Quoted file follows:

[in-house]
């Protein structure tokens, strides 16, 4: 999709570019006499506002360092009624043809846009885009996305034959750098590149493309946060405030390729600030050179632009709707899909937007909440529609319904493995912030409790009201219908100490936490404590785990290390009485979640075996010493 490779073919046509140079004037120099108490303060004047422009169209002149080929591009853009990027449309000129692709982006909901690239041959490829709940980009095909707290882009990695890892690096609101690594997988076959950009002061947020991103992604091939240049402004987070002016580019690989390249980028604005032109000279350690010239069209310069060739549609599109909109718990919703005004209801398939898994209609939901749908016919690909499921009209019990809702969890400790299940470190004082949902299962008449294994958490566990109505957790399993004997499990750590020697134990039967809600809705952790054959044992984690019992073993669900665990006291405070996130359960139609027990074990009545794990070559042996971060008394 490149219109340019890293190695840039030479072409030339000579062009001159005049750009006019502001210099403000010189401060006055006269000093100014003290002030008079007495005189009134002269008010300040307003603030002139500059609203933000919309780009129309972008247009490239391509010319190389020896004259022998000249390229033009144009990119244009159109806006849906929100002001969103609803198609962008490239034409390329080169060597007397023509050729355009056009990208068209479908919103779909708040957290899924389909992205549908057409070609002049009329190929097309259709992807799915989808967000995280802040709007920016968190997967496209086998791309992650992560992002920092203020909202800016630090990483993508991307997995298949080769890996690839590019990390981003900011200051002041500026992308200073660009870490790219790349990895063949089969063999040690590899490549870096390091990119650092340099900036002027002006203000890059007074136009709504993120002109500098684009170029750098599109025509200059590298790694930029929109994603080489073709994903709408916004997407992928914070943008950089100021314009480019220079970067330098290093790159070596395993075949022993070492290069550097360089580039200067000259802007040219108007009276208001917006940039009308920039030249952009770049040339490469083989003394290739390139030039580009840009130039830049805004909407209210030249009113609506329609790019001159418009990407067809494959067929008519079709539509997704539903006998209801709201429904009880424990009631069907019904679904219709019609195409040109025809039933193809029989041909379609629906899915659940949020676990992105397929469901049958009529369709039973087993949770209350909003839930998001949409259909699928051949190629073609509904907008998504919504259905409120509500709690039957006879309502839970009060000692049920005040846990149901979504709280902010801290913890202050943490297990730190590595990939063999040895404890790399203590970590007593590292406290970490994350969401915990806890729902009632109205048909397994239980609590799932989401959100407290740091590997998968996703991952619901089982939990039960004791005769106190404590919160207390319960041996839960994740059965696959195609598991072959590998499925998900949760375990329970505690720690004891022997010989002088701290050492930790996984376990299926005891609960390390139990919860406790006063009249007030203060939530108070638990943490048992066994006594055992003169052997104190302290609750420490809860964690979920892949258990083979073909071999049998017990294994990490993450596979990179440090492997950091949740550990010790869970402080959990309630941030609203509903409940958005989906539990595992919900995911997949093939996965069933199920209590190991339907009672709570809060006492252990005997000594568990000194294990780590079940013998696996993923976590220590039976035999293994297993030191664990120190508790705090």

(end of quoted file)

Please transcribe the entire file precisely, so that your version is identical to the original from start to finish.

[in-house]
């Protein structure tokens, strides 16, 4: 999709570019006499506002360092009624043809846009885009996305034959750098590149493309946060405030390729600030050179632009709707899909937007909440529609319904493995912030409790009201219908100490936490404590785990290390009485979640075996010493 490779073919046509140079004037120099108490303060004047422009169209002149080929591009853009990027449309000129692709982006909901690239041959490829709940980009095909707290882009990695890892690096609101690594997988076959950009002061947020991103992604091939240049402004987070002016580019690989390249980028604005032109000279350690010239069209310069060739549609599109909109718990919703005004209801398939898994209609939901749908016919690909499921009209019990809702969890400790299940470190004082949902299962008449294994958490566990109505957790399993004997499990750590020697134990039967809600809705952790054959044992984690019992073993669900665990006291405070996130359960139609027990074990009545794990070559042996971060008394 490149219109340019890293190695840039030479072409030339000579062009001159005049750009006019502001210099403000010189401060006055006269000093100014003290002030008079007495005189009134002269008010300040307003603030002139500059609203933000919309780009129309972008247009490239391509010319190389020896004259022998000249390229033009144009990119244009159109806006849906929100002001969103609803198609962008490239034409390329080169060597007397023509050729355009056009990208068209479908919103779909708040957290899924389909992205549908057409070609002049009329190929097309259709992807799915989808967000995280802040709007920016968190997967496209086998791309992650992560992002920092203020909202800016630090990483993508991307997995298949080769890996690839590019990390981003900011200051002041500026992308200073660009870490790219790349990895063949089969063999040690590899490549870096390091990119650092340099900036002027002006203000890059007074136009709504993120002109500098684009170029750098599109025509200059590298790694930029929109994603080489073709994903709408916004997407992928914070943008950089100021314009480019220079970067330098290093790159070596395993075949022993070492290069550097360089580039200067000259802007040219108007009276208001917006940039009308920039030249952009770049040339490469083989003394290739390139030039580009840009130039830049805004909407209210030249009113609506329609790019001159418009990407067809494959067929008519079709539509997704539903006998209801709201429904009880424990009631069907019904679904219709019609195409040109025809039933193809029989041909379609629906899915659940949020676990992105397929469901049958009529369709039973087993949770209350909003839930998001949409259909699928051949190629073609509904907008998504919504259905409120509500709690039957006879309502839970009060000692049920005040846990149901979504709280902010801290913890202050943490297990730190590595990939063999040895404890790399203590970590007593590292406290970490994350969401915990806890729902009632109205048909397994239980609590799932989401959100407290740091590997998968996703991952619901089982939990039960004791005769106190404590919160207390319960041996839960994740059965696959195609598991072959590998499925998900949760375990329970505690720690004891022997010989002088701290050492930790996984376990299926005891609960390390139990919860406790006063009249007030203060939530108070638990943490048992066994006594055992003169052997104190302290609750420490809860964690979920892949258990083979073909071999049998017990294994990490993450596979990179440090492997950091949740550990010790869970402080959990309630941030609203509903409940958005989906539990595992919900995911997949093939996965069933199920209590190991339907009672709570809060006492252990005997000594568990000194294990780590079940013998696996993923976590220590039976035999293994297993030191664990120190508790705090």